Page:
In any event, given that GAL has declined to engage with communities on its 2017/18 proposals we wish to reiterate our request that you direct it to develop alternative proposals, as set out more fully in our letter of 10 August.
We believe that the issues are straightforward and the need for a direction is clear. We do not believe that the timetable can or should be a reason to decline to issue a direction: there are over seven months until the new pricing period commences and communities should not be exposed for a further year to the consequences of charging proposals that are clearly in breach of government policy.
Martin Barraud (GON, Gatwick Obviously Not)
Peter Drummond (APCAG, Association of Parish Councils Aviation Group)
Dr Irene Fairbairn (TWAANG, Tunbridge Wells Anti-Aircraft Noise Group)
Ian Hare (PAGNE, Pulborough against Gatwick Noise and Emissions)
Dominic Nevill (ESCAAN, East Sussex Communities for the Control of Air Noise)
Sally Pavey (CAGNE, Communities Against Gatwick Noise and Emissions)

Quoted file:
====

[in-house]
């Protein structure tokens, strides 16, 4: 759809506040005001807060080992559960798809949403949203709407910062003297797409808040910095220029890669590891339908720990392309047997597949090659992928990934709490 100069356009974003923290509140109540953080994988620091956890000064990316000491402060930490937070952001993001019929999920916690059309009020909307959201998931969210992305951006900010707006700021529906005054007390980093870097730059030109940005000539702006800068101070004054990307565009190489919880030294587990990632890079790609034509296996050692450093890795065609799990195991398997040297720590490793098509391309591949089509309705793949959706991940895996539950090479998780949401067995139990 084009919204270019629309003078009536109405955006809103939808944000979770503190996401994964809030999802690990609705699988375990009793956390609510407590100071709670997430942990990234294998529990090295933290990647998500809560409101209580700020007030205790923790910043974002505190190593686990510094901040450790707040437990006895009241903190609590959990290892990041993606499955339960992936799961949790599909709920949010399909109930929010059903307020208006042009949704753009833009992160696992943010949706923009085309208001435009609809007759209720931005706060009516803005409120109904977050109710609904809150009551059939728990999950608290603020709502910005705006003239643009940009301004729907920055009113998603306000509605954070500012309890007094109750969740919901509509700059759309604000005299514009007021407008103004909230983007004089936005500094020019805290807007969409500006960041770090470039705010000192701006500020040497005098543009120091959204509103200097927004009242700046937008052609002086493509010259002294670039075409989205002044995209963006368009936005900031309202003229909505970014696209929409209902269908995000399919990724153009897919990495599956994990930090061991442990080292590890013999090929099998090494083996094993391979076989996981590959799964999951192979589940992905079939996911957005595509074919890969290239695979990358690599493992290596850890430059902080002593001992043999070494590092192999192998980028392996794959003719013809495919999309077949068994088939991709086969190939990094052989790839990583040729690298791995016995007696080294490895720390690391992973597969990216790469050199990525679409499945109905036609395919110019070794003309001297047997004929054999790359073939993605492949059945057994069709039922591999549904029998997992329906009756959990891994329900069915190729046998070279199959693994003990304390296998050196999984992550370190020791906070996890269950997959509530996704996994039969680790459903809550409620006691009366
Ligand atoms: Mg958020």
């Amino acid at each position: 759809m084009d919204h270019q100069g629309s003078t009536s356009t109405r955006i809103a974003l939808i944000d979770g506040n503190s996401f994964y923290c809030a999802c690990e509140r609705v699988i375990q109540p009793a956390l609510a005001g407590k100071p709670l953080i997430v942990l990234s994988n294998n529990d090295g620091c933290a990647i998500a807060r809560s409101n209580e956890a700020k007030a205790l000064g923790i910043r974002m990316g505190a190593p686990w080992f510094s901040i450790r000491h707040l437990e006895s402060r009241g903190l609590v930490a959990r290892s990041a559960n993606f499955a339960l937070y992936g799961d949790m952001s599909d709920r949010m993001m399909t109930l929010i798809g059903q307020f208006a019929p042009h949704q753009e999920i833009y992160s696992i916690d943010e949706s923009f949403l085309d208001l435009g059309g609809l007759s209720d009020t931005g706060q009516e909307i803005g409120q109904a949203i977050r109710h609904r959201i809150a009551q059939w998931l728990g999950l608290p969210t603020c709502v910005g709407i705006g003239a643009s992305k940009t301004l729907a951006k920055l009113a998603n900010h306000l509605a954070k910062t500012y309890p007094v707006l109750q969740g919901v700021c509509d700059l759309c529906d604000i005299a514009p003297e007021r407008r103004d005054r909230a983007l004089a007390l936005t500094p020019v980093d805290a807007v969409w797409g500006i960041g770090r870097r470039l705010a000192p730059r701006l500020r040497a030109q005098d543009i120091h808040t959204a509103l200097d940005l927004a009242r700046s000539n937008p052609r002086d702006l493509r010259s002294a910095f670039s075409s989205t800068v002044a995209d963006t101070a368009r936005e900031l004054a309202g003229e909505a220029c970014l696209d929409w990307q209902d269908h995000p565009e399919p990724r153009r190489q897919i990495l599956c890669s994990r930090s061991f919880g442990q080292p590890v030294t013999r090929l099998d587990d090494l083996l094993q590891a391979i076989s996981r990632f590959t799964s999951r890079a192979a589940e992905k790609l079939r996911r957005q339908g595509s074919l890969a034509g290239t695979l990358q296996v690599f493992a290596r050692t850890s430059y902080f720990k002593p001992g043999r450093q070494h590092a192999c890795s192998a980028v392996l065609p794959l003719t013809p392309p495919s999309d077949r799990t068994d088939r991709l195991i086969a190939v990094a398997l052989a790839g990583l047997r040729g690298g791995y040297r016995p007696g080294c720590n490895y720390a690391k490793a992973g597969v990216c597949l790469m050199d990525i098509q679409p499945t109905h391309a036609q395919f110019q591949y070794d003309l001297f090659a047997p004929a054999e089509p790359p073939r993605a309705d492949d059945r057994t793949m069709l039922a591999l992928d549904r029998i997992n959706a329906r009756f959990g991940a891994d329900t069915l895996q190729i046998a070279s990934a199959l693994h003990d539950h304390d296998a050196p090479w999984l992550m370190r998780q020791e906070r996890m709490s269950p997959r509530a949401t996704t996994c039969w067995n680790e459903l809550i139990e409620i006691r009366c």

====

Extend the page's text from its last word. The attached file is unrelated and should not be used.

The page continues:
Richard Streatfeild (HWCAAG, High Weald Councils Aviation Action Group)
Mike Ward (Plane Wrong)
The above groups are the eight community organisations represented on Gatwick’s Noise Management Board.
The letter from Gatwick on 12th August:
From the same signatories as the 16th August letter – the eight community organisations represented on Gatwick’s Noise Management Board.
For example, taking just a section of the charges tables for 2015/2016 and 2016/2017.
So Chapter 4 planes (the lowest noise category)were charged £561.07 during the night period, in 2015/2016. And in 2016 / 2017 the charge went up to £622.08. But Gatwick now wants to cut this.
Other tables of charges at Gatwick are at